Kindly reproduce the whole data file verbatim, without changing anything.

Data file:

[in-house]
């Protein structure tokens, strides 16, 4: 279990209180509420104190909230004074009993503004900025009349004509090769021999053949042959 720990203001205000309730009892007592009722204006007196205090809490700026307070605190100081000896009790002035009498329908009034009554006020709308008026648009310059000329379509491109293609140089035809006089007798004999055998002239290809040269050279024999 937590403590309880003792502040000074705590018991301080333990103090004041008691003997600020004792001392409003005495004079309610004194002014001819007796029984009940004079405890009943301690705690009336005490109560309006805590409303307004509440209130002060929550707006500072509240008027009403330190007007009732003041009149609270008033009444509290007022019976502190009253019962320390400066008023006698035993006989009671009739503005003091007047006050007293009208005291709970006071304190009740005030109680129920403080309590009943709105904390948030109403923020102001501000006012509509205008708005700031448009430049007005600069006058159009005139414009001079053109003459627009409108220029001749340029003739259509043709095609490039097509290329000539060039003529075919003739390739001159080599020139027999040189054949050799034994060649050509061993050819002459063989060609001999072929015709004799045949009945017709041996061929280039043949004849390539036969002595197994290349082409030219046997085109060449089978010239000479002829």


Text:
[in-house]
């Protein structure tokens, strides 16, 4: 279990209180509420104190909230004074009993503004900025009349004509090769021999053949042959 720990203001205000309730009892007592009722204006007196205090809490700026307070605190100081000896009790002035009498329908009034009554006020709308008026648009310059000329379509491109293609140089035809006089007798004999055998002239290809040269050279024999 937590403590309880003792502040000074705590018991301080333990103090004041008691003997600020004792001392409003005495004079309610004194002014001819007796029984009940004079405890009943301690705690009336005490109560309006805590409303307004509440209130002060929550707006500072509240008027009403330190007007009732003041009149609270008033009444509290007022019976502190009253019962320390400066008023006698035993006989009671009739503005003091007047006050007293009208005291709970006071304190009740005030109680129920403080309590009943709105904390948030109403923020102001501000006012509509205008708005700031448009430049007005600069006058159009005139414009001079053109003459627009409108220029001749340029003739259509043709095609490039097509290329000539060039003529075919003739390739001159080599020139027999040189054949050799034994060649050509061993050819002459063989060609001999072929015709004799045949009945017709041996061929280039043949004849390539036969002595197994290349082409030219046997085109060449089978010239000479002829």